Saturday, December 31, 2011

2011 End of Year Book Survey

The Second Annual End of the Year Book Survey hosted by Jamie at The Perpetual Page-Turner is a fun way to reflect and remember all of the books I read in 2011. 

1. Best book(s) read in 2011? 
Tell Me a Secret by Holly Cupala
Graffiti Moon by Cath Crowley - a 2012 release, but I'm counting it anyway
Where She Went by Gayle Forman
Ordinary Beauty by Laura Wiess
The Summer Series by Jenny Han

2. Most disappointing book/book you wish you loved more than you did? 
The Best and Hardest Thing by Pat Brisson - I just thought it would be more heart-breaking than it was. After I finished it, I immediately thought, ok so what am I going to read next. So sad, but so true.

 

3. Most surprising (in a good way!) book of 2011?
Never Let Me Go by Kazuo Ishiguro - I don't know what I thought was about, but it certainly wasn't what I thought it was going be. I loved this book but I'm glad that I listened to the audiobook because I don't think I would have finished the book if I had chose to read it.




4. Book you recommended to people most in 2011? 
The Hunger Games - It was the first recommendation I gave to anyone who asked. I even bought copies for several friends because just because I wanted them to read it. I even gave a copy for my dad for Christmas - and he's not a big reader (unless it's for work).

5. Best series you discovered in 2011? 
The Shade Series by Jeri Smith-Ready - I almost let this one pass me by. It didn't really seem like a book that I would be into, BUT so many bloggers were singing its praises - Jen at Makeshift Bookmark and Ginger at GReads! were the loudest. Their enthusiasm was contagious. I loved Shift the most and an super-excited for Shine.

6. Favorite new authors you discovered in 2011?
Holly Cupala - I love her debut novel Tell Me a Secret and look forward to starting Don't Breathe a Word.

Carol Lynch Williams - The Chosen One and Glimpse were terrific. I've just started reading her books, and will no doubt read more.

Ashley Hope Perez - a 2011 debut author. I love what she does with her writing and will read anything she writes.

7. Best book that was out of your comfort zone or a new genre for you?
I didn't really go out of my comfort zone or read any new genres - maybe that will be a goal for 2012

8. Most thrilling, unputdownable book in 2011?
The Future of Us by Jay Asher and Carolyn Mackler - maybe not thrilling, but intriguing, entertaining and unputdownable. This is another one that I can't stop telling my friends about.

9. Book you most anticipated in 2011?
Bumped by Megan McCafferty - I bought it the week it came out, started reading it and put it down for a while. And by a while, I mean eight months. I did read it and LOVED it!! So glad I finally read it and now I'm ready for Thumped. I read the summary and was in shock and tears. Now it is one of my most anticipated for 2012.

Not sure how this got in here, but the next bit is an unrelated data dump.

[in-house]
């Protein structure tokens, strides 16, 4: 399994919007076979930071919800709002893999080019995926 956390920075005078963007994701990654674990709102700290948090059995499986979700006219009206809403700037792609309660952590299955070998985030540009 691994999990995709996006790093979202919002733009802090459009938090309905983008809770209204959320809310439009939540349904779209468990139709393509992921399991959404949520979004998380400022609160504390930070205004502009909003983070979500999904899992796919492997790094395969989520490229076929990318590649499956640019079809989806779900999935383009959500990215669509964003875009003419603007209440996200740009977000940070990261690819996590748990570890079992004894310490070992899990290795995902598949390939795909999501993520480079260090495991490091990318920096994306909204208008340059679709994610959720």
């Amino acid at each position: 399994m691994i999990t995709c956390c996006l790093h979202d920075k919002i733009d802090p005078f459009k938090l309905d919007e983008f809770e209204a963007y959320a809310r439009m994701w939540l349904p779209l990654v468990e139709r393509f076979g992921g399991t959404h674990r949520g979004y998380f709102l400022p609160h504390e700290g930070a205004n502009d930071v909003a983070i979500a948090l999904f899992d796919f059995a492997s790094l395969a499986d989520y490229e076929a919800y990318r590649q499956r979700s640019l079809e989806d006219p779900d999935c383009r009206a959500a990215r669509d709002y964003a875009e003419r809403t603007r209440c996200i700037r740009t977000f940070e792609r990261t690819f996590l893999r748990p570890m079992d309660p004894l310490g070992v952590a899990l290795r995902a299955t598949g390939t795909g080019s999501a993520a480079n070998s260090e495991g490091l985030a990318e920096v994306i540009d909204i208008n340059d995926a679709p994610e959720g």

10. Favorite cover of a book you read in 2011?
Glimpse by Carol Lynch Williams

 










11. Most memorable character in 2011?
Rand from Tell Me a Secret by Holly Cupala - There is just something about her and this book that will likely stick with me forever.

12. Most beautifully written book in 2011?
The Near Witch by Victoria Schwab


 
13. Book that had the greatest impact on you in 2011?
Ordinary Beauty by Laura Wiess - from my review "Ordinary Beauty has left me a wreck. Never have I been left so emotionally drained from reading a book. While this may sound negative to some, it is one of the best feelings I can great from reading. I know this book and Sayre's story will be with me for a long time."






14. Book you can't believe you waited UNTIL 2011 to read?
Harry Potter and the Sorcerer's Stone - I am lame. I started this one in 2009 (maybe even earlier) and finished it in November. I don't know what I keep putting this one (and all the others in the series) aside.

15. Favorite passage/quote from a book you read in 2011?
Let me just put every word from The Lover's Dictionary by David Levithan here. 
16. Book you read in 2011 that you'd most likely re-read in 2012?
Invincible Summer by Hannah Moskowitz and Girl Wonder by Alexa Martin

17. Book that had a scene in it that had you reeling and dying to talk to somebody about it?
Beauty Queens by Libba Bray - this book was something else - so smart, sarcastic, thought-provoking, entertaining


Looking Ahead...

1. One book you didn't get to in 2011, but will be your number one priority in 2012?
The Sky is Everywhere by Jandy Nelson and Pride and Prejudice by Jane Austen

2. Book you are most anticipating for 2012?
Thumped by Megan McCafferty, Shine by Jeri Smith-Ready, and Never Enough by Denise Jaden

3. One thing you hope to accomplish or do in your reading/blogging in 2012?
2011 was a year of a lot of reading, but only a few reviews. I plan to catch up on my overdue reviews and review more consistently.

 

Friday, December 30, 2011

2011 Challenges Wrap-Up